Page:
Is There Too Much Football?
June 27, 2019
It’s never truly been proven whether or not garden centres experience an upturn in business at this time of year. Of course, according to the time-honoured cliche this is when football fans across the country are forced to venture outside, to perform all the tasks they’d put off when the season was on – paint the fence, mow the lawn, pay attention to the children.
With no World Cup and no Euros football fans might have been forgiven for dreading the garden centre more than normal this summer. And yet for all that this is in the mainstream consciousness an ‘off-year’ there has been a remarkable amount of football on since the end of the club season over the past few weeks.
There was the inaugural UEFA Nations League Finals in Portugal the week after the Champions League final. Before that, the Under-20 World Cup won by Ukraine. On top of this, there has been the Copa America, Africa Cup of Nations, the Gold Cup, the Under-21 European Championships and, of course, the Women’s World Cup.
While few of the matches from these tournaments are up to the stature of those played at a World Cup or European Championships it has still been enough to catch the attention. With all this in mind, is it possible that there is too much football on the annual calendar? Have we now reached breaking point?
From a fan’s perspective, football fatigue is becoming increasingly common. Even at the top level, viewership across the sport has slumped of late prompting a discussion about what the future of live sport will be. While fans once felt compelled to catch a match whenever one was on TV, now social media means they can stay informed without having to watch all 90 minutes.
However, there is also a sporting aspect to the concern over the sheer level of football now played over the course of the year. The sport, it is widely agreed, is pushing its best players too hard, asking too much of them. Alexis Sanchez, for example, has had one summer off in nine years. Might that be a factor in the decline of the Chilean in recent years?
Sanchez certainly isn’t alone in being broken by the summer football calendar. Last season saw countless players fail to find their best form having had barely any time to rest and recuperate between the World Cup and the start of the club campaign. Take Luka Modric, for instance. The Croatian won the Ballon d’Or last year largely on the basis of his successful World Cup, but then endured his worst ever season at Real Madrid after that.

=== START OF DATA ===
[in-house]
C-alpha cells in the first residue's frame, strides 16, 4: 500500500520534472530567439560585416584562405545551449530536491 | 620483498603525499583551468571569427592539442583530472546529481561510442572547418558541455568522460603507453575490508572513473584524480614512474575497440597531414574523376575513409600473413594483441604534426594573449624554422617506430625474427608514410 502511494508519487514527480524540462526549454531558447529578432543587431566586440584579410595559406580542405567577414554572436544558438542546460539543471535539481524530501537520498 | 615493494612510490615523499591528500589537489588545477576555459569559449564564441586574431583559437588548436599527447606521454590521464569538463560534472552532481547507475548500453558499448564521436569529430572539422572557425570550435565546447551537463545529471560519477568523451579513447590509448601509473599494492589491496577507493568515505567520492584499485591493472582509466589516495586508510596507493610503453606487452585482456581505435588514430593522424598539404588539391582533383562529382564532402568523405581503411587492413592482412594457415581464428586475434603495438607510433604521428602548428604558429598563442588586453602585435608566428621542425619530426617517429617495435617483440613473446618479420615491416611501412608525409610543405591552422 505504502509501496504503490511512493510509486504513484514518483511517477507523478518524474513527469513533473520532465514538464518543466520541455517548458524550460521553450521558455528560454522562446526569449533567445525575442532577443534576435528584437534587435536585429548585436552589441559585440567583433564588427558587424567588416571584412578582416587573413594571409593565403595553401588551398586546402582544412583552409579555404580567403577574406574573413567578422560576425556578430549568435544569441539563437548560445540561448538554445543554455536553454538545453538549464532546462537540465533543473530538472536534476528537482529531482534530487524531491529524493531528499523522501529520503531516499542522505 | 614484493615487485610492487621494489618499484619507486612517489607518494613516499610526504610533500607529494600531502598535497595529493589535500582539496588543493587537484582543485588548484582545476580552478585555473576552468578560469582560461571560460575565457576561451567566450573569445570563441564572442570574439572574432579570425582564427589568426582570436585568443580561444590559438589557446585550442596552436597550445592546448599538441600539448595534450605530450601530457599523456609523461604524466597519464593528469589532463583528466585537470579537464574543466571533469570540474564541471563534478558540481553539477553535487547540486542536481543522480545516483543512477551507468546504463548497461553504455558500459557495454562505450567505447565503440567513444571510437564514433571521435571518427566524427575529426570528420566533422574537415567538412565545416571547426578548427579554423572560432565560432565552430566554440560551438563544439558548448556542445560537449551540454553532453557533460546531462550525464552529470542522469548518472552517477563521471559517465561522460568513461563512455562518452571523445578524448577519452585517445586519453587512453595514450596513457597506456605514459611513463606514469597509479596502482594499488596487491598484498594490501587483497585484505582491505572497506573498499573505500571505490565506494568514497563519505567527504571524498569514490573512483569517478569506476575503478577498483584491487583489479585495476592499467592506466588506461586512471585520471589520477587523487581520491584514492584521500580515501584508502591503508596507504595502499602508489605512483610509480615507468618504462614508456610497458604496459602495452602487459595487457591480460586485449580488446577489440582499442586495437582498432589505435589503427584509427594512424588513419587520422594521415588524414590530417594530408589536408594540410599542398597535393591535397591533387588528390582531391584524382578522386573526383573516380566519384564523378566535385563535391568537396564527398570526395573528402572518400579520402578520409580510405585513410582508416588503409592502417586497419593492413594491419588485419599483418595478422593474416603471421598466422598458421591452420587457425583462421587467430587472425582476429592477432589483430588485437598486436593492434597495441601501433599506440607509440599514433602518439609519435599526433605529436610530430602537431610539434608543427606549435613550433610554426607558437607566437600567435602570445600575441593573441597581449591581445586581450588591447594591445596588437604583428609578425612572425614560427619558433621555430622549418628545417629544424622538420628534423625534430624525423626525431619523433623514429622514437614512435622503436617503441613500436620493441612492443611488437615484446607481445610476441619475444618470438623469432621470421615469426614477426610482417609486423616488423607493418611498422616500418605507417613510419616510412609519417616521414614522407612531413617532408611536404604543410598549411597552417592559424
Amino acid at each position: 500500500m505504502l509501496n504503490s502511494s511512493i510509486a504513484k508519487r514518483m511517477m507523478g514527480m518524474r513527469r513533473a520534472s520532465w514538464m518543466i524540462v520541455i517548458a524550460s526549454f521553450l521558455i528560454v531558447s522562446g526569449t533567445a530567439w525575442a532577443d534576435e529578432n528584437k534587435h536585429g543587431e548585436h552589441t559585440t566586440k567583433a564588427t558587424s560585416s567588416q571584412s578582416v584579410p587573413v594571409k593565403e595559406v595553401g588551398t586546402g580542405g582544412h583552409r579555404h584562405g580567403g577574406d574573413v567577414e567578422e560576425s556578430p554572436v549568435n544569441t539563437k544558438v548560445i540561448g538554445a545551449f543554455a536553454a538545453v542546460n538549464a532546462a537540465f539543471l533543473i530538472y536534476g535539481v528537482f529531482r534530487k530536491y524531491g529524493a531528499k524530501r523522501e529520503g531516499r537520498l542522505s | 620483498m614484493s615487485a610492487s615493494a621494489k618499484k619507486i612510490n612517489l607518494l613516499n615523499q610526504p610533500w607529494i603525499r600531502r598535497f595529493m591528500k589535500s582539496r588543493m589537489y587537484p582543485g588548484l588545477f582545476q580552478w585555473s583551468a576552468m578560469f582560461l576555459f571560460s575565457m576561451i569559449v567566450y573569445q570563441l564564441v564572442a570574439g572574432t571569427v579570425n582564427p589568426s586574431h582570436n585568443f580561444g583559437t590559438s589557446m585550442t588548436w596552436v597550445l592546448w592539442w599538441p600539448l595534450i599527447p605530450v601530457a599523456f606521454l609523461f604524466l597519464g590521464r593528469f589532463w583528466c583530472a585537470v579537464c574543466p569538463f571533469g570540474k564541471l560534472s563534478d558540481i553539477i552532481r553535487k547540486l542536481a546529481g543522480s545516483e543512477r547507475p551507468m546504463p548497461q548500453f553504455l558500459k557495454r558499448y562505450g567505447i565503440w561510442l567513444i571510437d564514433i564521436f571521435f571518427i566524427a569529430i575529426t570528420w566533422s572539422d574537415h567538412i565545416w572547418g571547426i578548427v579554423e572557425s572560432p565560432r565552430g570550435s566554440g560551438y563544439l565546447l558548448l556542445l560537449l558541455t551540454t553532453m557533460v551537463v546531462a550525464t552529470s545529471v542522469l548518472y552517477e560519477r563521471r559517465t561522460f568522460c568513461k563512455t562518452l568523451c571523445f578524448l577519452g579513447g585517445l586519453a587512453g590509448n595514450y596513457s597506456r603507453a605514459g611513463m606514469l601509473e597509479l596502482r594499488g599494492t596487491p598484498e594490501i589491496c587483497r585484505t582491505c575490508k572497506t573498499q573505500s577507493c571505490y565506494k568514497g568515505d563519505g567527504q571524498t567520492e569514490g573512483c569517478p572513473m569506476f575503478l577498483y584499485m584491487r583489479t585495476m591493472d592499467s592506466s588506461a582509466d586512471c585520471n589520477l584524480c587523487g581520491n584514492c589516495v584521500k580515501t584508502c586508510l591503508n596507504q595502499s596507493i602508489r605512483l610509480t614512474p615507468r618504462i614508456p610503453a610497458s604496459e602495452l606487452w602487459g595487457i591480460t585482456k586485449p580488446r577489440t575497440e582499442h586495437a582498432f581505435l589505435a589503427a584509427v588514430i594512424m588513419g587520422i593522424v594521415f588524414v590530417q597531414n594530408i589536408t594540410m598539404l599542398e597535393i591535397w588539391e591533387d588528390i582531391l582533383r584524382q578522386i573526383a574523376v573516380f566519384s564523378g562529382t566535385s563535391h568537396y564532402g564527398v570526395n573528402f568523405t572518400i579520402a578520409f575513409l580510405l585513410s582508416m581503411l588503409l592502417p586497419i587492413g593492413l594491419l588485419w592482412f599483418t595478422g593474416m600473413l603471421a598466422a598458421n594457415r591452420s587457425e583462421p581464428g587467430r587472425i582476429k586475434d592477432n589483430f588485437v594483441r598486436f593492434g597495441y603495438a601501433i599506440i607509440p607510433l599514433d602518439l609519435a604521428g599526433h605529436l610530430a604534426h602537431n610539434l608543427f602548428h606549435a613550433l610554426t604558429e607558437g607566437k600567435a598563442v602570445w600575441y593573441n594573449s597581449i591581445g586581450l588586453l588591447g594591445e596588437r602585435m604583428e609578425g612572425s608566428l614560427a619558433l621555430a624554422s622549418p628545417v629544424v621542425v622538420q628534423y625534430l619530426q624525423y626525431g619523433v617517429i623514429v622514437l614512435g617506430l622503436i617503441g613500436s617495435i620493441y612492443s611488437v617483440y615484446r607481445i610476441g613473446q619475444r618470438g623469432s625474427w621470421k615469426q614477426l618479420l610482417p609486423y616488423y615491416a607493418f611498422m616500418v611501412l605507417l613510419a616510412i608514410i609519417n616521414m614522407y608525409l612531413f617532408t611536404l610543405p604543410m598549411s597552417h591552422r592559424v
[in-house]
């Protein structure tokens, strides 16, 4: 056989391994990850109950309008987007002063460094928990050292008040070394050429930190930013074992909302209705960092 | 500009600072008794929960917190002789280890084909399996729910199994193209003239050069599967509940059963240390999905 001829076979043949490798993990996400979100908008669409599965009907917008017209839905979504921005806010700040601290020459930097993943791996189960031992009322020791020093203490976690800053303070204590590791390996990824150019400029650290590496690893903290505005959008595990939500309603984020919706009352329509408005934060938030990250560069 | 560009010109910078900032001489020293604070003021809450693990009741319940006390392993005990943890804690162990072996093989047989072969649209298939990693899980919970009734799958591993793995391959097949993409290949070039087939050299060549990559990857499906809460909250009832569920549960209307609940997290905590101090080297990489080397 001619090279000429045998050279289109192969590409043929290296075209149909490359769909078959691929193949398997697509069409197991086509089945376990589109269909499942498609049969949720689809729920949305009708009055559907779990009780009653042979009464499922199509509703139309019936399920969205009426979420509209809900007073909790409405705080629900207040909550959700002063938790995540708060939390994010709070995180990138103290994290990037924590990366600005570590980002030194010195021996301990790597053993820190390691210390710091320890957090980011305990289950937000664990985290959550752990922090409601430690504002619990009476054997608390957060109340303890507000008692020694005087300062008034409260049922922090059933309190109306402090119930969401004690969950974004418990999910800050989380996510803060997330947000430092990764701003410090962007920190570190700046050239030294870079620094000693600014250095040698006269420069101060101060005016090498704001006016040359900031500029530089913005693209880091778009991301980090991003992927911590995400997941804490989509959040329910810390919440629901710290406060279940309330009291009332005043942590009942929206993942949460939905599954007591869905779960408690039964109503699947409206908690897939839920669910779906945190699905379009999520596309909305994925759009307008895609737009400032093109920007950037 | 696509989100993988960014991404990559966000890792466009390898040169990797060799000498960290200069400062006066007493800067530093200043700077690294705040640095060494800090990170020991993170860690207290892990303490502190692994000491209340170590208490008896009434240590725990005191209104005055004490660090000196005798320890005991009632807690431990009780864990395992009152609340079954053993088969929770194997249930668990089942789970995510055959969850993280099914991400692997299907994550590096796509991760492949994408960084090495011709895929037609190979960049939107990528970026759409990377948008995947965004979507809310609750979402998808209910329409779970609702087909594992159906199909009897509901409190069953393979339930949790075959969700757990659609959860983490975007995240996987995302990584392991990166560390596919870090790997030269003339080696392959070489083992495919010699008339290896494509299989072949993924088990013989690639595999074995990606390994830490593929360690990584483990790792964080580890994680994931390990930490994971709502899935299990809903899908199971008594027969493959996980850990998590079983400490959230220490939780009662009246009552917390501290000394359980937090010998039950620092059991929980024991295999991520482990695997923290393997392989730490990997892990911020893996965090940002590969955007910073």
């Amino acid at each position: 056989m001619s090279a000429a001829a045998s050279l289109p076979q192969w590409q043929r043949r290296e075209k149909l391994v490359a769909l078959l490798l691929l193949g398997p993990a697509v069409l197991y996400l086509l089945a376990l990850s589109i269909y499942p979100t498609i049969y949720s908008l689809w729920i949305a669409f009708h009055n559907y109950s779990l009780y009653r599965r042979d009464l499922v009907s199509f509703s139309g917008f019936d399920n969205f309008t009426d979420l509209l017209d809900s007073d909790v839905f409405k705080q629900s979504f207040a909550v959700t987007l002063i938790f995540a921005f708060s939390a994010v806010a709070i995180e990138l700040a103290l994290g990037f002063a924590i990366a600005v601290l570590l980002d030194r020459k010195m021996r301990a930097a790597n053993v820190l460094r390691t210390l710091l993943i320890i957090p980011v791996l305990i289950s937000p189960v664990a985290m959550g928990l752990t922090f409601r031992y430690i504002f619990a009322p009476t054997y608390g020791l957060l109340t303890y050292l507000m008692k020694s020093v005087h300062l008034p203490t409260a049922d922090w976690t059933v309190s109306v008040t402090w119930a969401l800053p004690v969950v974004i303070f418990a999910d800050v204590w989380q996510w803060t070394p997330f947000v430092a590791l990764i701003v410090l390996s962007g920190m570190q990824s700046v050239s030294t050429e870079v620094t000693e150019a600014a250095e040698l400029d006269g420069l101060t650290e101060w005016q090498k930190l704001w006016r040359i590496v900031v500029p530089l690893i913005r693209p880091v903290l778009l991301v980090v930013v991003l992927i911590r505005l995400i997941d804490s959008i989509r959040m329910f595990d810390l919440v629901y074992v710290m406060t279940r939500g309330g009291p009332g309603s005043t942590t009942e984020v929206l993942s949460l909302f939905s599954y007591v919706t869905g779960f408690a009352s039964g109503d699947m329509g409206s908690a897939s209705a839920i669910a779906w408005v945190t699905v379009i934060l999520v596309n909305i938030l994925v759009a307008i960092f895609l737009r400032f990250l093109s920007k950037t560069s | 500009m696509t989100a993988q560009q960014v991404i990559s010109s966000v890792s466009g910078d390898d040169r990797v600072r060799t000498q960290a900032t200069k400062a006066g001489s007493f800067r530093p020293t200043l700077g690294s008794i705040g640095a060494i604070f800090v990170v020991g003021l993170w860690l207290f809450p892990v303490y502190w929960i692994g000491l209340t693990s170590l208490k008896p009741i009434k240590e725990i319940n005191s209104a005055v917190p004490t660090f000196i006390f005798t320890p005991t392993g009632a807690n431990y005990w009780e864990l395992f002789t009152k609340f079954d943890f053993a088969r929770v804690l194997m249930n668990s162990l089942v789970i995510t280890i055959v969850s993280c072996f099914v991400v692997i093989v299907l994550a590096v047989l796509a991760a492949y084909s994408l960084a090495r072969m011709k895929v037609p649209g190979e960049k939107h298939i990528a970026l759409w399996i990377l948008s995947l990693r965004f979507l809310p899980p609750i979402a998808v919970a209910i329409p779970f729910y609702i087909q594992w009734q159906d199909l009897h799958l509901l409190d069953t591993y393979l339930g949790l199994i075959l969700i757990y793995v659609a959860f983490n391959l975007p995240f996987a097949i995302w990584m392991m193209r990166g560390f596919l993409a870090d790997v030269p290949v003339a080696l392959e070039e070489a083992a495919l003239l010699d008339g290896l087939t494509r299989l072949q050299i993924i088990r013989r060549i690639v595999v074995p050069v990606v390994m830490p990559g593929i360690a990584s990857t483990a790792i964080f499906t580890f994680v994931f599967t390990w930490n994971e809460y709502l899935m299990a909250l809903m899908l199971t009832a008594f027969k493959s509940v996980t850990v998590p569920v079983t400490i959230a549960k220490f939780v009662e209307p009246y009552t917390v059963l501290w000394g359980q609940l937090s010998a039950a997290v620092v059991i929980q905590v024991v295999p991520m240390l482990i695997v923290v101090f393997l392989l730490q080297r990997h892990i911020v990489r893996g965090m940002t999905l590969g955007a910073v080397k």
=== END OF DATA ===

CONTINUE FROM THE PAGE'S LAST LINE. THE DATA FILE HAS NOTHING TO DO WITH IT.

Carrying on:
Many of Gareth Southgate’s England team suffered the same fate. Look at Kieran Trippier, John Stones, Kyle Walker, Eric Dier, Dele Alli and even Harry Kane, who was never given the time to fully recover from the injury he played through the 2018 World Cup with.
Football is surely reaching a crossroads in regards to just how much it asks of its elite performers. At what point will players break? At what point will they start to push back at how their schedules are being packed, affording them very little time, if any, to rest between seasons?
If anything, though, it seems that players at the elite level will be asked to play even more football in coming years. The Club World Cup, for instance, will be expanded from 2021, with 24 teams taking part in the competition. The Champions League runners-up and Europa League winners as well as the Champions League winners will be involved. The Spanish Supercopa, which used to be a two-team competition, will involve four teams this season with the mini tournament to be hosted outside Spain in February.
This trend isn’t entirely exclusive to football. For years, tennis’ biggest names have voiced their opposition to the sheer number of tournaments they are required to play over the season. At least in tennis players have a degree of autonomy to pick and choose where they play, though. Footballers don’t have that.
The natural impulse of a fan is to rejoice at the thought of more football, especially through the otherwise lean summer months. It keeps us all away from the garden centre, after all. But if such a packed schedule is comprising the quality of the very thing we’re watching, is it really worth it?
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Author: Graham Ruthven
Graham Ruthven is a football writer and broadcaster based in Glasgow, Scotland. He was written for the New York Times, the Guardian, Eurosport, Bleacher Report, Four Four Two, The Scotsman and others. He is also a football shirt aficionado and still maintains to this day that Dennis Bergkamp didn’t mean it